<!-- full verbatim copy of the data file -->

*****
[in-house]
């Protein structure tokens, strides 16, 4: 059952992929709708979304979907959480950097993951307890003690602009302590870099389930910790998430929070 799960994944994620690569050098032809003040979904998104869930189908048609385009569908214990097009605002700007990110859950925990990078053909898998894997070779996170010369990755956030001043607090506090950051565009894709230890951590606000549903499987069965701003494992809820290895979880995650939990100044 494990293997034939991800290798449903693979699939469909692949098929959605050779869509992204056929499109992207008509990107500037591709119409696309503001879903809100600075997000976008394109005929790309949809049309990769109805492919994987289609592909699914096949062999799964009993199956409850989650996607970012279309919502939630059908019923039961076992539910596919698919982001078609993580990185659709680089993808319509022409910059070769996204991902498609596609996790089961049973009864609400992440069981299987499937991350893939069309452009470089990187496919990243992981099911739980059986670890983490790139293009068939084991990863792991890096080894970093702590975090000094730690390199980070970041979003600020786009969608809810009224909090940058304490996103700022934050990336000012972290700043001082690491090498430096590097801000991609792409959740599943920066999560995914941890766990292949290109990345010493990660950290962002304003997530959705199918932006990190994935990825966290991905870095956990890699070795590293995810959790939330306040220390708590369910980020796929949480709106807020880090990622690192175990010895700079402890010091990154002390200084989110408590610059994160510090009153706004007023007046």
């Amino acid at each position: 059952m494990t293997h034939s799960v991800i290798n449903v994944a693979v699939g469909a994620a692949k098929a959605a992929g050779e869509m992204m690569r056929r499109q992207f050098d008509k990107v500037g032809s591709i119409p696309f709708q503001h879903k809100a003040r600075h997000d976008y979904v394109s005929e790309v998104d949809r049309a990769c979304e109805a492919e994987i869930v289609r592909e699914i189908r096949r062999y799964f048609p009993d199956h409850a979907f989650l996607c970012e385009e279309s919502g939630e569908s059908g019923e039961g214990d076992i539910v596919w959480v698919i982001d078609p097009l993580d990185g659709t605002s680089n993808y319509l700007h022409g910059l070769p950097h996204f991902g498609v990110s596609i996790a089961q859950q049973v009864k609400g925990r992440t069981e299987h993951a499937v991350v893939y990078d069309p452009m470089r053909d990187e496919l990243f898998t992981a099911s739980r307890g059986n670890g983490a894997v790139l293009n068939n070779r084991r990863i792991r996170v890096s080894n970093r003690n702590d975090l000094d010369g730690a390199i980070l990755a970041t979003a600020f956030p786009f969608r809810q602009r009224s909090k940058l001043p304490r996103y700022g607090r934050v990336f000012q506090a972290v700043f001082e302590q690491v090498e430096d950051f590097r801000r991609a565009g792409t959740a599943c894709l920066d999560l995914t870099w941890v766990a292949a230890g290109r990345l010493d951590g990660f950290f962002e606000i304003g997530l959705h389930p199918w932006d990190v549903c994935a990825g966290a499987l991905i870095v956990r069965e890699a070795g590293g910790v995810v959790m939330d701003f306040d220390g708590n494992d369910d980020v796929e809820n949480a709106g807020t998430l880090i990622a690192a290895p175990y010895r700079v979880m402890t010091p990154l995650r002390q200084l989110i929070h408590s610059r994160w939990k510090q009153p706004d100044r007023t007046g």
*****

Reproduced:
[in-house]
């Protein structure tokens, strides 16, 4: 059952992929709708979304979907959480950097993951307890003690602009302590870099389930910790998430929070 799960994944994620690569050098032809003040979904998104869930189908048609385009569908214990097009605002700007990110859950925990990078053909898998894997070779996170010369990755956030001043607090506090950051565009894709230890951590606000549903499987069965701003494992809820290895979880995650939990100044 494990293997034939991800290798449903693979699939469909692949098929959605050779869509992204056929499109992207008509990107500037591709119409696309503001879903809100600075997000976008394109005929790309949809049309990769109805492919994987289609592909699914096949062999799964009993199956409850989650996607970012279309919502939630059908019923039961076992539910596919698919982001078609993580990185659709680089993808319509022409910059070769996204991902498609596609996790089961049973009864609400992440069981299987499937991350893939069309452009470089990187496919990243992981099911739980059986670890983490790139293009068939084991990863792991890096080894970093702590975090000094730690390199980070970041979003600020786009969608809810009224909090940058304490996103700022934050990336000012972290700043001082690491090498430096590097801000991609792409959740599943920066999560995914941890766990292949290109990345010493990660950290962002304003997530959705199918932006990190994935990825966290991905870095956990890699070795590293995810959790939330306040220390708590369910980020796929949480709106807020880090990622690192175990010895700079402890010091990154002390200084989110408590610059994160510090009153706004007023007046």
């Amino acid at each position: 059952m494990t293997h034939s799960v991800i290798n449903v994944a693979v699939g469909a994620a692949k098929a959605a992929g050779e869509m992204m690569r056929r499109q992207f050098d008509k990107v500037g032809s591709i119409p696309f709708q503001h879903k809100a003040r600075h997000d976008y979904v394109s005929e790309v998104d949809r049309a990769c979304e109805a492919e994987i869930v289609r592909e699914i189908r096949r062999y799964f048609p009993d199956h409850a979907f989650l996607c970012e385009e279309s919502g939630e569908s059908g019923e039961g214990d076992i539910v596919w959480v698919i982001d078609p097009l993580d990185g659709t605002s680089n993808y319509l700007h022409g910059l070769p950097h996204f991902g498609v990110s596609i996790a089961q859950q049973v009864k609400g925990r992440t069981e299987h993951a499937v991350v893939y990078d069309p452009m470089r053909d990187e496919l990243f898998t992981a099911s739980r307890g059986n670890g983490a894997v790139l293009n068939n070779r084991r990863i792991r996170v890096s080894n970093r003690n702590d975090l000094d010369g730690a390199i980070l990755a970041t979003a600020f956030p786009f969608r809810q602009r009224s909090k940058l001043p304490r996103y700022g607090r934050v990336f000012q506090a972290v700043f001082e302590q690491v090498e430096d950051f590097r801000r991609a565009g792409t959740a599943c894709l920066d999560l995914t870099w941890v766990a292949a230890g290109r990345l010493d951590g990660f950290f962002e606000i304003g997530l959705h389930p199918w932006d990190v549903c994935a990825g966290a499987l991905i870095v956990r069965e890699a070795g590293g910790v995810v959790m939330d701003f306040d220390g708590n494992d369910d980020v796929e809820n949480a709106g807020t998430l880090i990622a690192a290895p175990y010895r700079v979880m402890t010091p990154l995650r002390q200084l989110i929070h408590s610059r994160w939990k510090q009153p706004d100044r007023t007046g």